Average annual precipitation in the basin is 40 to 48 inches, average annual runoff is 18 to 24 inches, and the average annual temperature is 47 degrees Farenheit, although these figures vary significantly from the northern to the southern ends of the basin. The basin is about 50 percent forested; 15 percent agricultural; 5 percent residential, commercial, or industrial; and 30 percent other uses. The basin includes parts of the Adirondack and Catskill Parks as well as many smaller State parks and national historic sites.
Most major aquifers in the basin are primarily surficial sand and gravel deposits. Many of these aquifers cover small areas and have little or no hydraulic connection with other aquifers. Four aquifers have been designated primary water-supply aquifers by the State; one of these, the Schenectady aquifer, has been designated a sole-source aquifer by the U.S. Environmental Protection Agency (EPA). The upper Hudson River basin is underlain almost entirely by igneous and metamorphic rock. Bedrock in the Mohawk River basin is mostly limestone, shale, and shaley sandstone. The bedrock throughout much of the lower Hudson River basin is similar to that in the Mohawk basin, but includes some areas of igneous and metamorphic rock as well as some sandstone.
In 1985, about 4.2 million people were served by public water supplies (12 percent from ground water and 88 percent from surface water). These figures do not include private wells. Nearly 60 percent of the water supplied in the basin is for commercial or industrial use. Several reservoirs within the Hudson River basin contribute to the New York City water-supply system, which supplies water for about 8 million people.
Some major water-quality issues that face local and State water-resource managers include:
Polychlorinated biphenyl (PCB) contamination of the bottom sediments in the upper Hudson River, subsequent release of PCBs to the river water, and accumulation of PCBs in the food chain. The EPA has designated part of the Hudson River as a Superfund site because of the PCB contamination.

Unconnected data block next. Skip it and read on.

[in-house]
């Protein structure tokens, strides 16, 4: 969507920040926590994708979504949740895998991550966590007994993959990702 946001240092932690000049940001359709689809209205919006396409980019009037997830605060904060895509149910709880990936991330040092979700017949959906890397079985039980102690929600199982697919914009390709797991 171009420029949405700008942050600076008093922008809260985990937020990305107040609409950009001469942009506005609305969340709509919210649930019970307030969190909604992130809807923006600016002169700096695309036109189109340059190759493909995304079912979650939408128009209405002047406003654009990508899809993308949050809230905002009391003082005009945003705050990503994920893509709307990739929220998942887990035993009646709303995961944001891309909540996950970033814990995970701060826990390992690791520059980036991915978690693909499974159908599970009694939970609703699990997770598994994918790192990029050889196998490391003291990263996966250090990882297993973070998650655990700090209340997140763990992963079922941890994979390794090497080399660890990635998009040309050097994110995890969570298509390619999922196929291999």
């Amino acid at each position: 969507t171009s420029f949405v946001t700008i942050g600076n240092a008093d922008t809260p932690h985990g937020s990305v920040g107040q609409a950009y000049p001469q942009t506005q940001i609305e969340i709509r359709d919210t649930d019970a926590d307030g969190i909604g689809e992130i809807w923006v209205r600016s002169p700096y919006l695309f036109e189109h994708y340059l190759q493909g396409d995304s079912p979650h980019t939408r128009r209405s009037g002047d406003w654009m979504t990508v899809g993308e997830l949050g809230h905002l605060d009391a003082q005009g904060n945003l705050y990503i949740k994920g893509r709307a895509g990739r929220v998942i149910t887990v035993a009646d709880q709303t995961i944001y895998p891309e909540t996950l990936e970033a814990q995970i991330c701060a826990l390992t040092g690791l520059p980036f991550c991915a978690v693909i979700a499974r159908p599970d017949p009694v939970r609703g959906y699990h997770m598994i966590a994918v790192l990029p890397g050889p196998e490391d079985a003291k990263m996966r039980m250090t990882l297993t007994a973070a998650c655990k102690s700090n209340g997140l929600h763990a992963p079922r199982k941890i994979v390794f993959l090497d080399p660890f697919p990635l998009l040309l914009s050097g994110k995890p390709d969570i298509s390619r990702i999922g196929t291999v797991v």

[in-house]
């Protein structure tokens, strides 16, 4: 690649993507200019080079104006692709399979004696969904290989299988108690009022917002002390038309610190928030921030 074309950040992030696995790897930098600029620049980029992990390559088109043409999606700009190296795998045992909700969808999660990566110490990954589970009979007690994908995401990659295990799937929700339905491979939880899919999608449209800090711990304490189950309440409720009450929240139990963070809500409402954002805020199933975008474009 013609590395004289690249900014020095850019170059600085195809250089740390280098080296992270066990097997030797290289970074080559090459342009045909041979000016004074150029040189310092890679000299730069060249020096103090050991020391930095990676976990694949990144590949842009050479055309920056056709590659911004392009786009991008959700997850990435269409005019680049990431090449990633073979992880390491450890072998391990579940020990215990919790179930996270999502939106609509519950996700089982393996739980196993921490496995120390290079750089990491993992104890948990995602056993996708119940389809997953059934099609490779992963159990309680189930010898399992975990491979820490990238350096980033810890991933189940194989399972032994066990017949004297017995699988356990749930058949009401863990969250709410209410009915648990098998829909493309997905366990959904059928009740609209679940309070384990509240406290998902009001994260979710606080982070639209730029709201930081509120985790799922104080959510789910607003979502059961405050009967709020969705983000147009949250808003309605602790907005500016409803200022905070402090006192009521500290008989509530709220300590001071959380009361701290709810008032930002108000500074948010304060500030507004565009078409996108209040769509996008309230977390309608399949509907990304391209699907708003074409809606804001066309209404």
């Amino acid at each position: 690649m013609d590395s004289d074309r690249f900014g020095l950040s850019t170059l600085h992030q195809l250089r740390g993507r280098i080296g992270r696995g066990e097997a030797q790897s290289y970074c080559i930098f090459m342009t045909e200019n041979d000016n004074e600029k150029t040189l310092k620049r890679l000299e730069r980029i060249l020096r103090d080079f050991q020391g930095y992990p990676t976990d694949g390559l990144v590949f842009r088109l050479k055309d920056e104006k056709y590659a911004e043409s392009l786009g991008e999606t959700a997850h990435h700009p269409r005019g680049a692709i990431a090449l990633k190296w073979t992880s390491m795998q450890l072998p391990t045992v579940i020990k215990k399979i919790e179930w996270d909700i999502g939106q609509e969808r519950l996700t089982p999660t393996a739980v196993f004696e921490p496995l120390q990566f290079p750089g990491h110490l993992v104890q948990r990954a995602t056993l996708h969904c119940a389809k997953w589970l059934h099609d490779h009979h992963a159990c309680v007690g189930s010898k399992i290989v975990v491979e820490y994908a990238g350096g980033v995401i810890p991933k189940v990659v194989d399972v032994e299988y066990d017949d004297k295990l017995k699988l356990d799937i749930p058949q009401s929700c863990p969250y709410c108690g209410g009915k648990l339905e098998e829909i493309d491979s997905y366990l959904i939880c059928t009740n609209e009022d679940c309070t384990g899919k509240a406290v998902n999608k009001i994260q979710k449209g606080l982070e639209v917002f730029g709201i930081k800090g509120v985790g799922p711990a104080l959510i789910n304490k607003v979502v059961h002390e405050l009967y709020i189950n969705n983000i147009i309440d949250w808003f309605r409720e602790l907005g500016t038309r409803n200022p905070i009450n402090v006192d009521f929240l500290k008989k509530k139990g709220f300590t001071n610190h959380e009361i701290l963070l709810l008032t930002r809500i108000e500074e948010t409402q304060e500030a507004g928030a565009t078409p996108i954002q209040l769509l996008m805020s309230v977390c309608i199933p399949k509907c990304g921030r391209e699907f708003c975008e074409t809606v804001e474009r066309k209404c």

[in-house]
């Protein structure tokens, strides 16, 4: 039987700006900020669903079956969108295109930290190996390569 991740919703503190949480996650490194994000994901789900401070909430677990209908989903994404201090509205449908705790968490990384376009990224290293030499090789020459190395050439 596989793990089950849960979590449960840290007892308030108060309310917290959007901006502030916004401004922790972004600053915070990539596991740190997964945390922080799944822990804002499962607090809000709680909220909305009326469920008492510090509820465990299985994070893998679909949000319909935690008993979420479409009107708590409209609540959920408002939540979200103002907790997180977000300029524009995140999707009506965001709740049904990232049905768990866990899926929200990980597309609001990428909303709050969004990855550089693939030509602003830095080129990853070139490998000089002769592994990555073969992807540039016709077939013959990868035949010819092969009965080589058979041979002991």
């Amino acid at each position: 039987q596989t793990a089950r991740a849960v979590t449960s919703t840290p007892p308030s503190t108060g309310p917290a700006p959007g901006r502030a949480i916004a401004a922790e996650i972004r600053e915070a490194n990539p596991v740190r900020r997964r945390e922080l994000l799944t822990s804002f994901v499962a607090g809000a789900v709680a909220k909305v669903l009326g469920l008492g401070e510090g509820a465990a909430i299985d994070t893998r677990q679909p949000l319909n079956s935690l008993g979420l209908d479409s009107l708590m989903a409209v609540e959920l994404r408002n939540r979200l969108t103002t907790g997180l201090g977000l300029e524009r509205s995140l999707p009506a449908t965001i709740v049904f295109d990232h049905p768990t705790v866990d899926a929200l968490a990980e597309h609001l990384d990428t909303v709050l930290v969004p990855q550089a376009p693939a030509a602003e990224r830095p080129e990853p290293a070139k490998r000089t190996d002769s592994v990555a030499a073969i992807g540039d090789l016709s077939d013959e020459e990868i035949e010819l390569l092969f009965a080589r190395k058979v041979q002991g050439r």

Point and nonpoint sources of hazardous chemicals, including urban and agricultural runoff, in sections of the upper and lower Hudson, and Mohawk Rivers. A national goal of NAWQA is to study the occurrence of and trends in pesticide contamination.
Point and nonpoint sources of nutrients, particularly in tributary basins with agriculture or rapid urban growth. Another National goal of the NAWQA program is the study of rivers contaminated by nutrient and sediment.
Salinity of the lower Hudson River as it relates to use for public supply and to aquatic and wildlife habitats. The Hudson River contains 35 areas designated as significant habitat, including important spawning grounds for the east coast fisheries.
Effects of acid rain on poorly buffered streams and lakes in stream headwaters and tributary basins.
The entire lower Hudson River is included in New York State's Estuary Management program. The river flows into New York Harbor, which is part of the New York/New Jersey Estuary Management program (EPA's National Estuary Management program). One goal of the NAWQA program is to identify some of the pollutants entering sensitive estuaries.
Communication and coordination between the USGS and other scientific and water-management organizations are critical components of the NAWQA program. Each study-unit investigation will have a local liaison committee consisting of representatives from Federal, State, and local agencies, universities, and the private sector who have water-resources responsibilities . Specific activities of each liaison committee will be to exchange information on water-quality issues of regional and local interest; identify sources of data and information; assist in the design and scope of project elements; and review project planning documents and reports. The liaison committee for the Hudson River basin study unit will be formed in 1991.
Additional information on technical reports and hydrologic data related to the NAWQA Program can be obtained from:
Director, USGS New York Water Science Center
425 Jordan Road
Troy, New York 12180